Balancing content and language in a CLIL lesson

February 22, 2021


Last week I received an email with the question: How can I balance content and language in a CLIL lesson?

A question I receive more often, and a logical question to ask at that. 

After all, we have to teach both language and content in a CLIL lesson, right?

Or don’t we...?

Estimated time to read this article: 4 minutes

Language as a tool

First and foremost, speaking from a ‘hard CLIL’ perspective (subject teacher teaching a subject through a second language), we are subject teachers.

Not language teachers.

Yet, we teach our students language as well. As CLIL teachers, it is our task to provide scaffolding to improve language and motivate language output.

In a CLIL lesson, students are aware of the fact they are learning a language as well.

For example:

If students in my lessons would say ‘tree’ instead of ‘three’, I would start drawing trees.

They get the hint immediately and start saying it correctly.

I just provided feedback on their language, and help them to develop their language.

Does that make me a language teacher?

Well, that depends on your definition of ‘language teacher’ of course.

  • If you define ‘language teacher’ as someone who helps someone else to develop a language, than yes.
  • If you define ‘language teacher’ as someone who has a degree in language teaching and can explain more complex grammar rules, than no.

But maybe more important than deciding whether or not you are a ‘real’ language teacher.. what you do as a CLIL teacher.

Remember: CLIL stands for “Content and Language Integrated Learning”

Not “Content and Language Separated Learning”.

Language is simply the tool you use. 

After all, without language we cannot communicate.

So instead of focusing on teaching language and trying balancing content and language.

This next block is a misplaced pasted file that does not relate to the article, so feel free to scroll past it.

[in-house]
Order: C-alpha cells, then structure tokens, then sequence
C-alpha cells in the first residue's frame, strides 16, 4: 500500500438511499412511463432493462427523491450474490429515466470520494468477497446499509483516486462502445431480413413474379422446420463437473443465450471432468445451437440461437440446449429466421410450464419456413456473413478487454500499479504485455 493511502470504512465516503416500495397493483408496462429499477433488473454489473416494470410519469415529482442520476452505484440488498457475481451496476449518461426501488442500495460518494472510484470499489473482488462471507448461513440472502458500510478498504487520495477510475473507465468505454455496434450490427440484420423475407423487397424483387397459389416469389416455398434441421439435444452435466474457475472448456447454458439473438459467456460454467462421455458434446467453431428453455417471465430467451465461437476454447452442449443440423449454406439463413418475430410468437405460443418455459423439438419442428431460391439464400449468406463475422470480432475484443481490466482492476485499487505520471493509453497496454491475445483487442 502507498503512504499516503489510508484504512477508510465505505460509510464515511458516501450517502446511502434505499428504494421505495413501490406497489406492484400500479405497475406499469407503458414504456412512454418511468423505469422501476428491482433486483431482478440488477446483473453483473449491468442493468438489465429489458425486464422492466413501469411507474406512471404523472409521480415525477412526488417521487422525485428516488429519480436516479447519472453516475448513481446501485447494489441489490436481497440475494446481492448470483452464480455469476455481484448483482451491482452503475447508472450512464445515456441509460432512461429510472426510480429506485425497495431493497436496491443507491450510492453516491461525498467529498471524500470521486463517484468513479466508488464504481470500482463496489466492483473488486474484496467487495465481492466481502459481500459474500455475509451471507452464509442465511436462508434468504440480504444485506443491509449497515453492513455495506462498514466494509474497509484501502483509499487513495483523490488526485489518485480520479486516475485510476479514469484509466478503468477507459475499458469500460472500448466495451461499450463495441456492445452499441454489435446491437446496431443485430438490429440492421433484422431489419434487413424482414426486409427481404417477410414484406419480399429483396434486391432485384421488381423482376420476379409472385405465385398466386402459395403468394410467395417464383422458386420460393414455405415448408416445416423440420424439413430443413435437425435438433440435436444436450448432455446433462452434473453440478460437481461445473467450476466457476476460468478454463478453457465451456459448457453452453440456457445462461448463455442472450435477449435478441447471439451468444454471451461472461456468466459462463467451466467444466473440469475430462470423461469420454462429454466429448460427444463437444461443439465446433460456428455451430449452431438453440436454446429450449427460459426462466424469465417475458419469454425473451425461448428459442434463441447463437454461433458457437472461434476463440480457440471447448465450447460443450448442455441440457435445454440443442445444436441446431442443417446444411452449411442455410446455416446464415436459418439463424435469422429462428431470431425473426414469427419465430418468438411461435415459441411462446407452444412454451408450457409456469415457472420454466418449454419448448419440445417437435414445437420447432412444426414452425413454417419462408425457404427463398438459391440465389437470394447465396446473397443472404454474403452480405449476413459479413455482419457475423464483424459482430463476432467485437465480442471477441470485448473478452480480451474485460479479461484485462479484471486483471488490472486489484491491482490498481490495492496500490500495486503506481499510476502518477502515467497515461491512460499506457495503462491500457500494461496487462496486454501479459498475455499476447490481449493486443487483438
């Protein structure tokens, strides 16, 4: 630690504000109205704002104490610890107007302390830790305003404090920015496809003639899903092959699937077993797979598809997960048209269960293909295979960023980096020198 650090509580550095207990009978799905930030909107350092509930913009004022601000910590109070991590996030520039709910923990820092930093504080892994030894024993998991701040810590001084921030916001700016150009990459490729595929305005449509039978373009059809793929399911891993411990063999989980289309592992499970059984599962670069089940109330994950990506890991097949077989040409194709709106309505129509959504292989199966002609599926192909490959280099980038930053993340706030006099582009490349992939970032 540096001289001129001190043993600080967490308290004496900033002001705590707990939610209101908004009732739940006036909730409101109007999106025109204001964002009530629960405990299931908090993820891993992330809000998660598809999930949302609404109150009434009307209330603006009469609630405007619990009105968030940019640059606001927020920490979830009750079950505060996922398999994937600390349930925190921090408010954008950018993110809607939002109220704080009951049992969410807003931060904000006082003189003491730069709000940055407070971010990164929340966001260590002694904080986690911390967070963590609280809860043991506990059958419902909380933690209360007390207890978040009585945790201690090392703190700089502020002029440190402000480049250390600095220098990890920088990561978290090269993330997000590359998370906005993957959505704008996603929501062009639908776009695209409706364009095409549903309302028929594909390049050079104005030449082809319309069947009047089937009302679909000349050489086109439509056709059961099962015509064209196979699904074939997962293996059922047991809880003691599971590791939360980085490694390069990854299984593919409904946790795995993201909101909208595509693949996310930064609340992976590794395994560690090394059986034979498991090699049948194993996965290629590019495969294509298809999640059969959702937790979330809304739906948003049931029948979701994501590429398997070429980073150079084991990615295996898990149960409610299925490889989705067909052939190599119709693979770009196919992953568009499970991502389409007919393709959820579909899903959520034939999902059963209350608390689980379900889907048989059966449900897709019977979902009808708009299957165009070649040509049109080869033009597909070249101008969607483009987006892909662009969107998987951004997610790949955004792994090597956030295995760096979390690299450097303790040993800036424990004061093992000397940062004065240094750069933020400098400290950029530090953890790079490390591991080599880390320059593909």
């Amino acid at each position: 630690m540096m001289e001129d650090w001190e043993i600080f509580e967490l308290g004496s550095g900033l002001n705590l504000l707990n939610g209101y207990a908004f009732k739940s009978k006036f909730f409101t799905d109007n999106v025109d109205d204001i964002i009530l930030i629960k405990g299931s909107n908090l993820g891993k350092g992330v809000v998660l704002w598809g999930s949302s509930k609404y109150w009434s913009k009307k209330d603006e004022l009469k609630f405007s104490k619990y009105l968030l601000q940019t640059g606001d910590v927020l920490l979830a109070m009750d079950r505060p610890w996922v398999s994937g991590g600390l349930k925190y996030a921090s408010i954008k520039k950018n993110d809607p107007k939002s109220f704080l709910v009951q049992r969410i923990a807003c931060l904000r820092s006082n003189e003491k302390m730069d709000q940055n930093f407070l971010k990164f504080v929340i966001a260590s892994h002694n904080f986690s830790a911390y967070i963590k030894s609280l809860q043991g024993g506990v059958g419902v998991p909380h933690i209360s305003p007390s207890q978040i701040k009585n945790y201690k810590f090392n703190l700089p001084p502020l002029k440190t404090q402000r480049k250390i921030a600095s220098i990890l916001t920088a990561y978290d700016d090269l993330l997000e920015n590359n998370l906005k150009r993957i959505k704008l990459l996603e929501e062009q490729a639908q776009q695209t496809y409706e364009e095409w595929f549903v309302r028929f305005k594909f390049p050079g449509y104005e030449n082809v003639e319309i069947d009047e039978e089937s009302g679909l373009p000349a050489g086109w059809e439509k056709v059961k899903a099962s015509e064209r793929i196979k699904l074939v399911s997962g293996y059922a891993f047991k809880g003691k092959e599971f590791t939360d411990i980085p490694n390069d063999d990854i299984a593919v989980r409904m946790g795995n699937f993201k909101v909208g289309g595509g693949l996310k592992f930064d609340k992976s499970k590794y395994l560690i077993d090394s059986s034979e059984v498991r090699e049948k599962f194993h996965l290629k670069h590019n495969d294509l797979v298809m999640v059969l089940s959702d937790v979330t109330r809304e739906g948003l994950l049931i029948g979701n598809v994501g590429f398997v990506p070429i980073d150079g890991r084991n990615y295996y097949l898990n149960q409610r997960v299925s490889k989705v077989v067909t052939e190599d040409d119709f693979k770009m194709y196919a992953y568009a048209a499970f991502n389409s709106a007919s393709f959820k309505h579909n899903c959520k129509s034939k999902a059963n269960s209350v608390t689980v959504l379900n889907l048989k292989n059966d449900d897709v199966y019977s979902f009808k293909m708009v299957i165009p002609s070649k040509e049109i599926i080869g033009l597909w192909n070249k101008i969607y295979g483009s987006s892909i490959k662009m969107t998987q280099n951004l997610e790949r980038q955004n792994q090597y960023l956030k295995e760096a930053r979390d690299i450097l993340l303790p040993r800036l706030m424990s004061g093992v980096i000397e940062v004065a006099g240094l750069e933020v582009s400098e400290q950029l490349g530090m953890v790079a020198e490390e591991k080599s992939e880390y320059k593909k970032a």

Focus on integrating language in your subject lesson.

Key Take Away

Language is the tool, not the goal.

Students’ challenges with CLIL

I know, I know. That sounds like it is easier said than done.

I agree!

When students just start out with CLIL education and get bombarded with various subjects in English, they will at moments experience a feeling of overwhelm.

Believe me, I have been there multiple times as a student myself....

CLIL students might even find it hard to keep up the pace of ‘regular’ students, as they need to translate everything in their head.

In my experience, this lasts for about 4 months.

I have been a mentor to 1st year CLIL students for more than a decade and have seen this again and again.

Every single year.

Key Take Away

Students who just start out with CLIL catch up with their non-CLIL counterparts within a few months


In my opinion, there is no such thing as having to choose between a language or a subject related activity.

Nor do you need to balance between content and language in a CLIL lesson.

You implement subject activities with added language components

Sure, CLIL students might find this challenging when you just start out.

And you might still at times find creative ways to implement a series of new, difficult phrases.

But that is not a CLIL teachers’ job.

That is every teachers’ job.

Practical lesson ideas

I have written a previous article on some practice lesson ideas you can use to integrate language in your subject lessons. 

And if would like to see me share these ideas with you for creating engaging online CLIL lessons, you can sign up for the CLIL Challenge 2021 here:

{"email":"Email address invalid","url":"Website address invalid","required":"Required field missing"}